Yarns of many kinds…

Thirty-two years of living in the same place, and twenty years since I’ve woven on my loom. I sold the loom several years ago because I knew that when I “retire” (ha!) I will probably play music or draw, not weave. There were two trash cans full of yarn, and today I decided to open them and spread the yarns out on the porch hammock. Why do this? Well that’s a story I’ll tell in a minute, but first, an observation: no wonder we have a hard time parting with our possessions. They tell the stories of our lives!
Here are linens (upper left), ikat windings (blue and orange) and assorted wools. My color sense was neutral in those days, as was common

As I look at these, the old familiar smell of wool and lanolin, or linen and flax is still evident despite the mothball smell. It’s the moth ball odor that I want to get rid of here on my hammock in the perfect sun of late spring. And why moth balls? Once upon a time I had a Puli dog named Alfie. He was a Hungarian Sheep Dog and I inherited him along with my husband. Alfie had marvelous fur that completely covered his eyes when fully grown. My husband took pity and decided that he should give Alfie a haircut when summer came. Always, he’d comment on how much happier Alfie seemed, and certainly we were more responsive when we could see his eyes and his bouncy countenance.

From the now-defunct Weaving Workshop in Chicago. Yummy colors and textures.

Having learned to spin not just wool but short staple cotton, one summer I decided to keep Alfie’s fur and try to spin it. Noble gesture, stored in a plastic bag, but my days were busy with an infant. My studio walls, in the studio I mention in my post from last January, were lined with wool and weaving books. At one point, I noticed the occasional wool moth, and this gradually gave way to an infestation. Because I found a number of my Berber wools were targets of the wool moths, I decided to sequester them in garbage cans with moth balls. This was the prevailing treatment in 1980. The whole concept of non-toxic alternatives was not known to me or I would have chosen chunks of cedar. Now the story gets more interesting. When I looked through this picture-perfect studio of yarns, I found the bag of Alfie’s fur. Opened it. And found it empty. No fur, just masses of wool moth detritus. Ugh.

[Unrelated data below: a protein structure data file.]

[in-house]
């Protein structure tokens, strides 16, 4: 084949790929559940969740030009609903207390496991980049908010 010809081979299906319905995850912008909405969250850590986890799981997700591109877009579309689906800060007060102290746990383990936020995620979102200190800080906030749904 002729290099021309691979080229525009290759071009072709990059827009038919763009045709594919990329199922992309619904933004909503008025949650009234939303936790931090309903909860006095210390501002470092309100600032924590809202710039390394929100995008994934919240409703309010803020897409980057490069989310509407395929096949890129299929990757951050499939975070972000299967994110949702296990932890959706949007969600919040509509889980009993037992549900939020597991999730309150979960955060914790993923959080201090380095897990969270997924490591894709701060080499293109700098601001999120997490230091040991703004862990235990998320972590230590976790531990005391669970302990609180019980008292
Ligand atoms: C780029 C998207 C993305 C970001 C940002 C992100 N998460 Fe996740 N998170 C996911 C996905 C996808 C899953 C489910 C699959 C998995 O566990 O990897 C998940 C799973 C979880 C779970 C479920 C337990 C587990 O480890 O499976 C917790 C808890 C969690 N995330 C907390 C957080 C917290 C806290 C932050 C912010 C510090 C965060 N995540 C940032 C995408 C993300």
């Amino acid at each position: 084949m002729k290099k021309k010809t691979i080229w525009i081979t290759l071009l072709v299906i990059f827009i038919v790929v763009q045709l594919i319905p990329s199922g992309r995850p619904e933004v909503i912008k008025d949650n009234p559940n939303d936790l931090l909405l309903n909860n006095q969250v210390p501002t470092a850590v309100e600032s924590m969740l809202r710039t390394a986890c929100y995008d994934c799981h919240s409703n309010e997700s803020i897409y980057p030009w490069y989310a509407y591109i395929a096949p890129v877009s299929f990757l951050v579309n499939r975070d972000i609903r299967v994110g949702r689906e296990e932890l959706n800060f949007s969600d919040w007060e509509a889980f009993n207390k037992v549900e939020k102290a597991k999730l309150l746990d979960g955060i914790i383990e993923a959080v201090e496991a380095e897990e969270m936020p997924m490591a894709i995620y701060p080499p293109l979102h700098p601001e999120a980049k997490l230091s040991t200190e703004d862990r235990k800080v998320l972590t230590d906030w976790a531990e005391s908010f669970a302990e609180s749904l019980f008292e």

Most commercial yarn is pH treated to a level that wool moths do not like. That’s why those beloved handspun sweaters from Guatemala or Nepal are sometimes the gates of heaven for wool moths. No pH treatment there. Ditto for dog hair.

Later on, my studio became a TV room, then a bedroom. My yarns went into garbage cans, and here I am, cleaning them out. I was tempted just to throw them all away, but they are beautiful! The smell of wool and lanolin is seductive. I think I will ask my local weavers’ guild if they want to offer it to members, who can in turn donate to the guild. I really don’t think I want to weave again. Or do I?

 Above: thin cottons replaced the bulky wools in later years.  Right: sample book of weavings, stitched to canvas “pages.” I’d forgotten I’d made this, but remembered all the projects referenced here when I saw them once again.